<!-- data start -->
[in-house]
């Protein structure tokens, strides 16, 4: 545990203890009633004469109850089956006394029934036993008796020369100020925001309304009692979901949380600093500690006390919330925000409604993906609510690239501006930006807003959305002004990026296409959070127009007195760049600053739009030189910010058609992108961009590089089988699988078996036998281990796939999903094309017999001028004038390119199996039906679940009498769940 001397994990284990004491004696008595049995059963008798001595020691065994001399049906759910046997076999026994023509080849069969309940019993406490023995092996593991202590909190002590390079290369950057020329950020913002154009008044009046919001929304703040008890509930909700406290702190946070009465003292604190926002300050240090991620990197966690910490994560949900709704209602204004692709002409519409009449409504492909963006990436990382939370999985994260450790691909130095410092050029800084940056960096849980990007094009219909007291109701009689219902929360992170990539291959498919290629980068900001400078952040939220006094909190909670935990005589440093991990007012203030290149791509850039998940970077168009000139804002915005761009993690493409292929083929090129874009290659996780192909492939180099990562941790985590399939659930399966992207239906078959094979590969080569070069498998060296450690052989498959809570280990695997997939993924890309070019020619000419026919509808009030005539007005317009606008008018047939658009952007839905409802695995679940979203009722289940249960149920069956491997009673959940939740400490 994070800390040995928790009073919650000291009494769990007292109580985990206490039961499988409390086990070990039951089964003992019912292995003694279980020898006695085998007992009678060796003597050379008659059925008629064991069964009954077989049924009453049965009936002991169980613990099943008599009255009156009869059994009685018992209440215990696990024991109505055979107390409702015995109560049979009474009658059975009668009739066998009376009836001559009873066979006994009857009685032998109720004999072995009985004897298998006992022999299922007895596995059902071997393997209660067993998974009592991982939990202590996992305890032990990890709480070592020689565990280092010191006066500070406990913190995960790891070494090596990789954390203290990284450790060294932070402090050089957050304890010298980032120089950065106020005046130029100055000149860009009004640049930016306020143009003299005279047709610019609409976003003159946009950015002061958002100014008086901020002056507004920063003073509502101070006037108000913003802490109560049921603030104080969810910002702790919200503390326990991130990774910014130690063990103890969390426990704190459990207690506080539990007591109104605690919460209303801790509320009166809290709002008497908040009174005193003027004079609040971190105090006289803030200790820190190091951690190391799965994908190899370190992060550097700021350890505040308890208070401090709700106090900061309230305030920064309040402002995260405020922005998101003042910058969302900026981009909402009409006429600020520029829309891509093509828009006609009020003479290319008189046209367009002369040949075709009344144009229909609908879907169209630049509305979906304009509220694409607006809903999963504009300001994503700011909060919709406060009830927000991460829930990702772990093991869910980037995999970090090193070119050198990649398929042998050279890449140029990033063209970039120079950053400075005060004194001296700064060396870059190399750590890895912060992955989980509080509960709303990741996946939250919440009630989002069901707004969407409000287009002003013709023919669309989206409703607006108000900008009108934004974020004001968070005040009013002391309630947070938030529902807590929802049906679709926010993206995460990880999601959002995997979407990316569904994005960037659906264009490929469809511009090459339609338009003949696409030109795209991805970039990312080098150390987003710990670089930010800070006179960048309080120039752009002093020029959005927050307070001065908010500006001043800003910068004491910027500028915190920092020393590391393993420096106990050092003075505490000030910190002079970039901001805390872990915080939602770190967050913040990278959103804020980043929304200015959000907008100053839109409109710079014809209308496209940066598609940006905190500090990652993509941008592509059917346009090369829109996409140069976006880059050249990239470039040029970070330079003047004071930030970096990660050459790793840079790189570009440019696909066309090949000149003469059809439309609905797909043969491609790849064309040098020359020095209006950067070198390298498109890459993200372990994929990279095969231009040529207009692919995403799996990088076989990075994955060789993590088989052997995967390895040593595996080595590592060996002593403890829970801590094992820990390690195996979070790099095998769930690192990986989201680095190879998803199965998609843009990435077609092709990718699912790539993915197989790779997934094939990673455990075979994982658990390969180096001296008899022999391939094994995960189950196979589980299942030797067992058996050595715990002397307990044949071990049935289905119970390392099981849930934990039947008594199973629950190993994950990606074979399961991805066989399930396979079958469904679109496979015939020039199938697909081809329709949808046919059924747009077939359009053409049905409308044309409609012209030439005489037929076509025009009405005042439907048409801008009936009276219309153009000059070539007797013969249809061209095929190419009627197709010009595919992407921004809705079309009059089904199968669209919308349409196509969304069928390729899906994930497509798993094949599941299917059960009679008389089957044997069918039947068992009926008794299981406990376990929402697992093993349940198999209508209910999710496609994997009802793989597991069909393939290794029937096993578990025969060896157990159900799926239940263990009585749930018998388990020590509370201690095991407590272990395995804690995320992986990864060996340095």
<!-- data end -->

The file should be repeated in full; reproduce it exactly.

[in-house]
């Protein structure tokens, strides 16, 4: 545990203890009633004469109850089956006394029934036993008796020369100020925001309304009692979901949380600093500690006390919330925000409604993906609510690239501006930006807003959305002004990026296409959070127009007195760049600053739009030189910010058609992108961009590089089988699988078996036998281990796939999903094309017999001028004038390119199996039906679940009498769940 001397994990284990004491004696008595049995059963008798001595020691065994001399049906759910046997076999026994023509080849069969309940019993406490023995092996593991202590909190002590390079290369950057020329950020913002154009008044009046919001929304703040008890509930909700406290702190946070009465003292604190926002300050240090991620990197966690910490994560949900709704209602204004692709002409519409009449409504492909963006990436990382939370999985994260450790691909130095410092050029800084940056960096849980990007094009219909007291109701009689219902929360992170990539291959498919290629980068900001400078952040939220006094909190909670935990005589440093991990007012203030290149791509850039998940970077168009000139804002915005761009993690493409292929083929090129874009290659996780192909492939180099990562941790985590399939659930399966992207239906078959094979590969080569070069498998060296450690052989498959809570280990695997997939993924890309070019020619000419026919509808009030005539007005317009606008008018047939658009952007839905409802695995679940979203009722289940249960149920069956491997009673959940939740400490 994070800390040995928790009073919650000291009494769990007292109580985990206490039961499988409390086990070990039951089964003992019912292995003694279980020898006695085998007992009678060796003597050379008659059925008629064991069964009954077989049924009453049965009936002991169980613990099943008599009255009156009869059994009685018992209440215990696990024991109505055979107390409702015995109560049979009474009658059975009668009739066998009376009836001559009873066979006994009857009685032998109720004999072995009985004897298998006992022999299922007895596995059902071997393997209660067993998974009592991982939990202590996992305890032990990890709480070592020689565990280092010191006066500070406990913190995960790891070494090596990789954390203290990284450790060294932070402090050089957050304890010298980032120089950065106020005046130029100055000149860009009004640049930016306020143009003299005279047709610019609409976003003159946009950015002061958002100014008086901020002056507004920063003073509502101070006037108000913003802490109560049921603030104080969810910002702790919200503390326990991130990774910014130690063990103890969390426990704190459990207690506080539990007591109104605690919460209303801790509320009166809290709002008497908040009174005193003027004079609040971190105090006289803030200790820190190091951690190391799965994908190899370190992060550097700021350890505040308890208070401090709700106090900061309230305030920064309040402002995260405020922005998101003042910058969302900026981009909402009409006429600020520029829309891509093509828009006609009020003479290319008189046209367009002369040949075709009344144009229909609908879907169209630049509305979906304009509220694409607006809903999963504009300001994503700011909060919709406060009830927000991460829930990702772990093991869910980037995999970090090193070119050198990649398929042998050279890449140029990033063209970039120079950053400075005060004194001296700064060396870059190399750590890895912060992955989980509080509960709303990741996946939250919440009630989002069901707004969407409000287009002003013709023919669309989206409703607006108000900008009108934004974020004001968070005040009013002391309630947070938030529902807590929802049906679709926010993206995460990880999601959002995997979407990316569904994005960037659906264009490929469809511009090459339609338009003949696409030109795209991805970039990312080098150390987003710990670089930010800070006179960048309080120039752009002093020029959005927050307070001065908010500006001043800003910068004491910027500028915190920092020393590391393993420096106990050092003075505490000030910190002079970039901001805390872990915080939602770190967050913040990278959103804020980043929304200015959000907008100053839109409109710079014809209308496209940066598609940006905190500090990652993509941008592509059917346009090369829109996409140069976006880059050249990239470039040029970070330079003047004071930030970096990660050459790793840079790189570009440019696909066309090949000149003469059809439309609905797909043969491609790849064309040098020359020095209006950067070198390298498109890459993200372990994929990279095969231009040529207009692919995403799996990088076989990075994955060789993590088989052997995967390895040593595996080595590592060996002593403890829970801590094992820990390690195996979070790099095998769930690192990986989201680095190879998803199965998609843009990435077609092709990718699912790539993915197989790779997934094939990673455990075979994982658990390969180096001296008899022999391939094994995960189950196979589980299942030797067992058996050595715990002397307990044949071990049935289905119970390392099981849930934990039947008594199973629950190993994950990606074979399961991805066989399930396979079958469904679109496979015939020039199938697909081809329709949808046919059924747009077939359009053409049905409308044309409609012209030439005489037929076509025009009405005042439907048409801008009936009276219309153009000059070539007797013969249809061209095929190419009627197709010009595919992407921004809705079309009059089904199968669209919308349409196509969304069928390729899906994930497509798993094949599941299917059960009679008389089957044997069918039947068992009926008794299981406990376990929402697992093993349940198999209508209910999710496609994997009802793989597991069909393939290794029937096993578990025969060896157990159900799926239940263990009585749930018998388990020590509370201690095991407590272990395995804690995320992986990864060996340095």